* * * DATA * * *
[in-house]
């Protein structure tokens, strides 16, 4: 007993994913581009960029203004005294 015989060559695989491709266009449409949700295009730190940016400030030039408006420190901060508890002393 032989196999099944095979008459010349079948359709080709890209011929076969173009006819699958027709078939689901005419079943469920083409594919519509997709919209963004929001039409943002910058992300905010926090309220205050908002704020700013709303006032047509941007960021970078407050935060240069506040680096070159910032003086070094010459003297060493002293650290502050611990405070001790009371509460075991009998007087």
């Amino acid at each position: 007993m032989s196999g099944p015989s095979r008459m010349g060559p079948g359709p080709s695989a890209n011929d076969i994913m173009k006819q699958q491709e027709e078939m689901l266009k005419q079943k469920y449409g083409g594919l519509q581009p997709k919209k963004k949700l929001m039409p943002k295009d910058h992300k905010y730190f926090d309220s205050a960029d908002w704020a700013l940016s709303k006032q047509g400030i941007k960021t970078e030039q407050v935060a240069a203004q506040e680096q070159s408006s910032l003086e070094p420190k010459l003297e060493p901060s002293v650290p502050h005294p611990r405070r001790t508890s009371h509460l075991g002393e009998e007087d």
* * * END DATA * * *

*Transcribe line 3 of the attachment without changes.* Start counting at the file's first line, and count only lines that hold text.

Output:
């Amino acid at each position: 007993m032989s196999g099944p015989s095979r008459m010349g060559p079948g359709p080709s695989a890209n011929d076969i994913m173009k006819q699958q491709e027709e078939m689901l266009k005419q079943k469920y449409g083409g594919l519509q581009p997709k919209k963004k949700l929001m039409p943002k295009d910058h992300k905010y730190f926090d309220s205050a960029d908002w704020a700013l940016s709303k006032q047509g400030i941007k960021t970078e030039q407050v935060a240069a203004q506040e680096q070159s408006s910032l003086e070094p420190k010459l003297e060493p901060s002293v650290p502050h005294p611990r405070r001790t508890s009371h509460l075991g002393e009998e007087d």